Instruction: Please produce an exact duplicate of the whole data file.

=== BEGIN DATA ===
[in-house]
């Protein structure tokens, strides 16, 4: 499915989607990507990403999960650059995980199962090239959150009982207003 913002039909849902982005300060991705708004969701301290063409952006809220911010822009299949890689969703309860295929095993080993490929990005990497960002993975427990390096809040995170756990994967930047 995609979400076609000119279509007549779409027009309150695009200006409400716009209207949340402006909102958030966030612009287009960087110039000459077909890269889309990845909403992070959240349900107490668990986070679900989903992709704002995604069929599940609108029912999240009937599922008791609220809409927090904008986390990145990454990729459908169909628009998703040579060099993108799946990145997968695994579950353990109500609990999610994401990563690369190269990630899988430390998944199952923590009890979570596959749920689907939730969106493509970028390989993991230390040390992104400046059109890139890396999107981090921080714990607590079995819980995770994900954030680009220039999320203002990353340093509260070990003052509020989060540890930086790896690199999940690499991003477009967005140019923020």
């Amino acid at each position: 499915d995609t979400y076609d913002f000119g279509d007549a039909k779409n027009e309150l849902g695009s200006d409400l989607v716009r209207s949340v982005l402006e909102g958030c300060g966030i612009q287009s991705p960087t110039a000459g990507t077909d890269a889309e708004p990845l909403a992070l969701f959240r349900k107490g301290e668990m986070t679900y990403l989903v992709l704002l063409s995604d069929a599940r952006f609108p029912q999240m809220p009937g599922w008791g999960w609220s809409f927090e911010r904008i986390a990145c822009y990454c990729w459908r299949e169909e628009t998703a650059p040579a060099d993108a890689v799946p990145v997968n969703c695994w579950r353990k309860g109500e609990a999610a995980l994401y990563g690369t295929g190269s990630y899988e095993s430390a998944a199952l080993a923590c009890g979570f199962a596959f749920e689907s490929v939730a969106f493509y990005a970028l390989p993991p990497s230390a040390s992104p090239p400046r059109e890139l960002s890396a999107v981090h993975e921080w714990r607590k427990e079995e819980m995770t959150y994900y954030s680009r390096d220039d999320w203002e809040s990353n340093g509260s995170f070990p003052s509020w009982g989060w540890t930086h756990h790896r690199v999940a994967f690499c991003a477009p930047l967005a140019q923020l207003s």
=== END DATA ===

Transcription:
[in-house]
């Protein structure tokens, strides 16, 4: 499915989607990507990403999960650059995980199962090239959150009982207003 913002039909849902982005300060991705708004969701301290063409952006809220911010822009299949890689969703309860295929095993080993490929990005990497960002993975427990390096809040995170756990994967930047 995609979400076609000119279509007549779409027009309150695009200006409400716009209207949340402006909102958030966030612009287009960087110039000459077909890269889309990845909403992070959240349900107490668990986070679900989903992709704002995604069929599940609108029912999240009937599922008791609220809409927090904008986390990145990454990729459908169909628009998703040579060099993108799946990145997968695994579950353990109500609990999610994401990563690369190269990630899988430390998944199952923590009890979570596959749920689907939730969106493509970028390989993991230390040390992104400046059109890139890396999107981090921080714990607590079995819980995770994900954030680009220039999320203002990353340093509260070990003052509020989060540890930086790896690199999940690499991003477009967005140019923020």
């Amino acid at each position: 499915d995609t979400y076609d913002f000119g279509d007549a039909k779409n027009e309150l849902g695009s200006d409400l989607v716009r209207s949340v982005l402006e909102g958030c300060g966030i612009q287009s991705p960087t110039a000459g990507t077909d890269a889309e708004p990845l909403a992070l969701f959240r349900k107490g301290e668990m986070t679900y990403l989903v992709l704002l063409s995604d069929a599940r952006f609108p029912q999240m809220p009937g599922w008791g999960w609220s809409f927090e911010r904008i986390a990145c822009y990454c990729w459908r299949e169909e628009t998703a650059p040579a060099d993108a890689v799946p990145v997968n969703c695994w579950r353990k309860g109500e609990a999610a995980l994401y990563g690369t295929g190269s990630y899988e095993s430390a998944a199952l080993a923590c009890g979570f199962a596959f749920e689907s490929v939730a969106f493509y990005a970028l390989p993991p990497s230390a040390s992104p090239p400046r059109e890139l960002s890396a999107v981090h993975e921080w714990r607590k427990e079995e819980m995770t959150y994900y954030s680009r390096d220039d999320w203002e809040s990353n340093g509260s995170f070990p003052s509020w009982g989060w540890t930086h756990h790896r690199v999940a994967f690499c991003a477009p930047l967005a140019q923020l207003s």